When many people consider getting their end-of-life affairs in order, the issue of whether their will is up to date or it's finally time to make a will come to the forefront. While in some instances, the term 'will" is generically used for all of one's estate planning documents, many Georgia residents have a will and nothing else. Although a will may be legally effective at accomplishing a number of its maker's intentions, a trust can often provide broader and more expansive protections.
Both a will and a trust are legal documents, but once executed, a trust forms a legal entity. As such, the trust itself is the legal owner of property transferred to it with the named trustee managing the trust according to its written terms. Financial planning experts point out that even though a will can be effective in transferring property at one's death to heirs and beneficiaries, a trust can do so without the need for probate, which can be a lengthy and costly procedure.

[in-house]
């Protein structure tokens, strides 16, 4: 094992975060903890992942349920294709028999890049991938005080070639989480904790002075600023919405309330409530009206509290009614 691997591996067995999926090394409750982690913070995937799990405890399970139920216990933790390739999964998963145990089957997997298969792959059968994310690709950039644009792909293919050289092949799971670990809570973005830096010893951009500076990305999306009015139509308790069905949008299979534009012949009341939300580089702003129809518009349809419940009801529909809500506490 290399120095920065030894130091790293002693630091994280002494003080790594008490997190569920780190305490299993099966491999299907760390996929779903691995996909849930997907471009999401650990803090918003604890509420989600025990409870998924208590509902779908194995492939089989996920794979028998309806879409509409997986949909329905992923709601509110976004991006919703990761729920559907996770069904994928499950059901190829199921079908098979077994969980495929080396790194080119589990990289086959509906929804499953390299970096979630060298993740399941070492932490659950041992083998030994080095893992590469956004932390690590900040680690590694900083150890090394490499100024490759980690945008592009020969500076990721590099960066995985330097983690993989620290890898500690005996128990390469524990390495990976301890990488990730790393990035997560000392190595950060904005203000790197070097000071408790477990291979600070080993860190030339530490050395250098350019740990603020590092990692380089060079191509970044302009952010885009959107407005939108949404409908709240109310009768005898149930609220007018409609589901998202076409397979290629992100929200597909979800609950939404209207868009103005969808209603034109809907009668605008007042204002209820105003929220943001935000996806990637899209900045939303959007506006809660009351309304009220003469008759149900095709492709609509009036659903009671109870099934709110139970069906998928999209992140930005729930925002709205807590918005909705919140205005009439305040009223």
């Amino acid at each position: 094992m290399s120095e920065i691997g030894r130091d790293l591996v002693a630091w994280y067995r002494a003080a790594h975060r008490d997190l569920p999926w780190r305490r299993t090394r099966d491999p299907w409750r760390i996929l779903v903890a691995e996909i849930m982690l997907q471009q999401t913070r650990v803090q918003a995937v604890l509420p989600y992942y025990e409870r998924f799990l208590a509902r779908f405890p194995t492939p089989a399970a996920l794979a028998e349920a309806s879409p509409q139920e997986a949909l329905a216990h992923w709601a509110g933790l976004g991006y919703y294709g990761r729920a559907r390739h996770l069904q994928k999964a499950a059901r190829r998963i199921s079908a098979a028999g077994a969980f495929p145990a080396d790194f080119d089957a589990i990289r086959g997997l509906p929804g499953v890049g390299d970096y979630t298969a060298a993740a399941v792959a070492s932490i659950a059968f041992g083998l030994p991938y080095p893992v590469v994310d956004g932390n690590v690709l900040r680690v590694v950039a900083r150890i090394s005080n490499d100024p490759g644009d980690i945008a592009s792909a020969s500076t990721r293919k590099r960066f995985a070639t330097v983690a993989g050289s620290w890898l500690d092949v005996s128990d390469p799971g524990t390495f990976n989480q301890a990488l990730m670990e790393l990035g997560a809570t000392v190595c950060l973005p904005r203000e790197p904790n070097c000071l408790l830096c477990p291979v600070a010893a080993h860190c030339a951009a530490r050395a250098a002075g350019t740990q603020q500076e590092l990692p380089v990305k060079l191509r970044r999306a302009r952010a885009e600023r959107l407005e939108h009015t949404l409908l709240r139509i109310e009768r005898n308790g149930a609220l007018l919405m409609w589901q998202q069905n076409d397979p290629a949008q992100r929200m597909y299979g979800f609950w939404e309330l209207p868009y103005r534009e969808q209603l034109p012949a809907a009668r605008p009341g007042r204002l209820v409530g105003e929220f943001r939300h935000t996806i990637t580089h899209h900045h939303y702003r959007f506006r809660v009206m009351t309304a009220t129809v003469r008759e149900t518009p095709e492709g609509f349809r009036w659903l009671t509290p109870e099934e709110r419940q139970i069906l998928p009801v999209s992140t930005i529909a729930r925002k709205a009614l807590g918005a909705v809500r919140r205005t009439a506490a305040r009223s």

The typical scenario has the creator of the trust acting as trustee during his or her lifetime, during which the trust is able to be amended or totally revoked. Upon death, the trust becomes irrevocable, and assets are distributed to beneficiaries from the net value of the estate. Another benefit to a trust is the option to set terms whereby if the creator becomes temporarily incapacitated, another person can temporarily take over until health is regained. In other circumstances, it may be desirable to set up an irrevocable trust during one's lifetime or have a trust established by the triggering event of death.
Protecting one's estate and seamlessly transferring distributions to heirs are important goals. An experienced estate planning lawyer can offer counsel and advice regarding these objectives.